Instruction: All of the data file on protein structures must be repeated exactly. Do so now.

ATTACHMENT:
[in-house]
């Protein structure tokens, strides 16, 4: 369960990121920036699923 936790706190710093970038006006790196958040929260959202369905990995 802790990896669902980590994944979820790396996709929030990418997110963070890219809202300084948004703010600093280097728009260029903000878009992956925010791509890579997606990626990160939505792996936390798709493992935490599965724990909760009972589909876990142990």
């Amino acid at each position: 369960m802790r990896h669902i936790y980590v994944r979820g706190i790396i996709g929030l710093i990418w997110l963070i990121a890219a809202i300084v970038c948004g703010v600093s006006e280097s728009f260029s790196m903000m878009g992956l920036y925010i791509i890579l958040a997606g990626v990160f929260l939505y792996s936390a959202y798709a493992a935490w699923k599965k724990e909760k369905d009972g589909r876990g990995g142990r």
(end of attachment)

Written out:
[in-house]
């Protein structure tokens, strides 16, 4: 369960990121920036699923 936790706190710093970038006006790196958040929260959202369905990995 802790990896669902980590994944979820790396996709929030990418997110963070890219809202300084948004703010600093280097728009260029903000878009992956925010791509890579997606990626990160939505792996936390798709493992935490599965724990909760009972589909876990142990």
């Amino acid at each position: 369960m802790r990896h669902i936790y980590v994944r979820g706190i790396i996709g929030l710093i990418w997110l963070i990121a890219a809202i300084v970038c948004g703010v600093s006006e280097s728009f260029s790196m903000m878009g992956l920036y925010i791509i890579l958040a997606g990626v990160f929260l939505y792996s936390a959202y798709a493992a935490w699923k599965k724990e909760k369905d009972g589909r876990g990995g142990r």